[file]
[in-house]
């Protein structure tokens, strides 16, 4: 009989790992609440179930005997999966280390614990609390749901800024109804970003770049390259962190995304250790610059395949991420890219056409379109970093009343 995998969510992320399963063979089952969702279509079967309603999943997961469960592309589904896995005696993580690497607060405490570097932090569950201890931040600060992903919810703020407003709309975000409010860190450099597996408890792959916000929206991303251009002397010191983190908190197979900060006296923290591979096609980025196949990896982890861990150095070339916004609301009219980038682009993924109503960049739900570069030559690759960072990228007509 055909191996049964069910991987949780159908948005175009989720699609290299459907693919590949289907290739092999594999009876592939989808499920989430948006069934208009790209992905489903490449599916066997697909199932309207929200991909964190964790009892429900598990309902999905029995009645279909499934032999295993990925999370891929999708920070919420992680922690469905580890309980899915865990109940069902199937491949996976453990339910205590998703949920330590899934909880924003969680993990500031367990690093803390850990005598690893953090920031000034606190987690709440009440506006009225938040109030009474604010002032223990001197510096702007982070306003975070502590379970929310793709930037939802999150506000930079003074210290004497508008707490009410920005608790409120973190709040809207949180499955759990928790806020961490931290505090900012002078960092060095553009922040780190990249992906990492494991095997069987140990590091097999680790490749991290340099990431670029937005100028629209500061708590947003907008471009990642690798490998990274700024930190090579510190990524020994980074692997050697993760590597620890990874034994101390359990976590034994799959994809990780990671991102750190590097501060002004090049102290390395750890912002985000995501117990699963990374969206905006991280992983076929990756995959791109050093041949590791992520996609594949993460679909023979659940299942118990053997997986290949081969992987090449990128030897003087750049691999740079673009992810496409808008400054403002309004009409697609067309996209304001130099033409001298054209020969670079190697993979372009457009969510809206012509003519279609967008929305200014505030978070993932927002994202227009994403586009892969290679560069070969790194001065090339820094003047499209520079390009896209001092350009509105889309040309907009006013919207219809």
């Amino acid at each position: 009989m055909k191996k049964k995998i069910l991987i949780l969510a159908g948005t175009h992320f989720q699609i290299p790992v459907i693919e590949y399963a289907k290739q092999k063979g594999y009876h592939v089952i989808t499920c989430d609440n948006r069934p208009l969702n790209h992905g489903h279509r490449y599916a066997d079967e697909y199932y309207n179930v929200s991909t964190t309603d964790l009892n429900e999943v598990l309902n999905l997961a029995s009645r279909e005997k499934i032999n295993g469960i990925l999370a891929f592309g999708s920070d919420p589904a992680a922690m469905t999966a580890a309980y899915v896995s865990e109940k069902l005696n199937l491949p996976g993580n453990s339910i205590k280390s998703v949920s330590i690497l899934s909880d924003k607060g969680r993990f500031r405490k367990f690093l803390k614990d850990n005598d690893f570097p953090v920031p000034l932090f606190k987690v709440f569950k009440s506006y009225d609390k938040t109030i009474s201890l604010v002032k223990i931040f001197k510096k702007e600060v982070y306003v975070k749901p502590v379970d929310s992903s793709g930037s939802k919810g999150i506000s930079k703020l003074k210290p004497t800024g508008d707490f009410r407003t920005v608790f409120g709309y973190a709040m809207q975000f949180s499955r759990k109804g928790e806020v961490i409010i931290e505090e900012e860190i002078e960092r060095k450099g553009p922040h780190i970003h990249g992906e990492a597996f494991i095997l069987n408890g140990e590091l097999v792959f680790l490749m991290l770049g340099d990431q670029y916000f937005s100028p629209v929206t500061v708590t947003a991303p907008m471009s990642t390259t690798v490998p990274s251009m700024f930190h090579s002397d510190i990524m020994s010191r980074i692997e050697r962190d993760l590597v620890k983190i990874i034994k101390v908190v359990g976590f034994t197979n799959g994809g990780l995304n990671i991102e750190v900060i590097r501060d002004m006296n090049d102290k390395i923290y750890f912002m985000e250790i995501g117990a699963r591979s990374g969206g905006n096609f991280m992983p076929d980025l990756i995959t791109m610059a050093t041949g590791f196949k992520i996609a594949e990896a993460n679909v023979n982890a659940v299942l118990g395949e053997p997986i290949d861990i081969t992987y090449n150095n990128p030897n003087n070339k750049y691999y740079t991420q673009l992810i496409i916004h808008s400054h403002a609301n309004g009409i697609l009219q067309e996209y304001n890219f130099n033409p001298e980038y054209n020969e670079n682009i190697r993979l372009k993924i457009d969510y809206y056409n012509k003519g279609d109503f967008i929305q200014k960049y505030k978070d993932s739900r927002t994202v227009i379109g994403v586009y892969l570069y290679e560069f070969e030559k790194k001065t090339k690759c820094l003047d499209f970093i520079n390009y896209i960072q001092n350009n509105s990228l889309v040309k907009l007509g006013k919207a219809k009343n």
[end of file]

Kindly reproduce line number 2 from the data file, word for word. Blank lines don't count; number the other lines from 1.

């Protein structure tokens, strides 16, 4: 009989790992609440179930005997999966280390614990609390749901800024109804970003770049390259962190995304250790610059395949991420890219056409379109970093009343 995998969510992320399963063979089952969702279509079967309603999943997961469960592309589904896995005696993580690497607060405490570097932090569950201890931040600060992903919810703020407003709309975000409010860190450099597996408890792959916000929206991303251009002397010191983190908190197979900060006296923290591979096609980025196949990896982890861990150095070339916004609301009219980038682009993924109503960049739900570069030559690759960072990228007509 055909191996049964069910991987949780159908948005175009989720699609290299459907693919590949289907290739092999594999009876592939989808499920989430948006069934208009790209992905489903490449599916066997697909199932309207929200991909964190964790009892429900598990309902999905029995009645279909499934032999295993990925999370891929999708920070919420992680922690469905580890309980899915865990109940069902199937491949996976453990339910205590998703949920330590899934909880924003969680993990500031367990690093803390850990005598690893953090920031000034606190987690709440009440506006009225938040109030009474604010002032223990001197510096702007982070306003975070502590379970929310793709930037939802999150506000930079003074210290004497508008707490009410920005608790409120973190709040809207949180499955759990928790806020961490931290505090900012002078960092060095553009922040780190990249992906990492494991095997069987140990590091097999680790490749991290340099990431670029937005100028629209500061708590947003907008471009990642690798490998990274700024930190090579510190990524020994980074692997050697993760590597620890990874034994101390359990976590034994799959994809990780990671991102750190590097501060002004090049102290390395750890912002985000995501117990699963990374969206905006991280992983076929990756995959791109050093041949590791992520996609594949993460679909023979659940299942118990053997997986290949081969992987090449990128030897003087750049691999740079673009992810496409808008400054403002309004009409697609067309996209304001130099033409001298054209020969670079190697993979372009457009969510809206012509003519279609967008929305200014505030978070993932927002994202227009994403586009892969290679560069070969790194001065090339820094003047499209520079390009896209001092350009509105889309040309907009006013919207219809």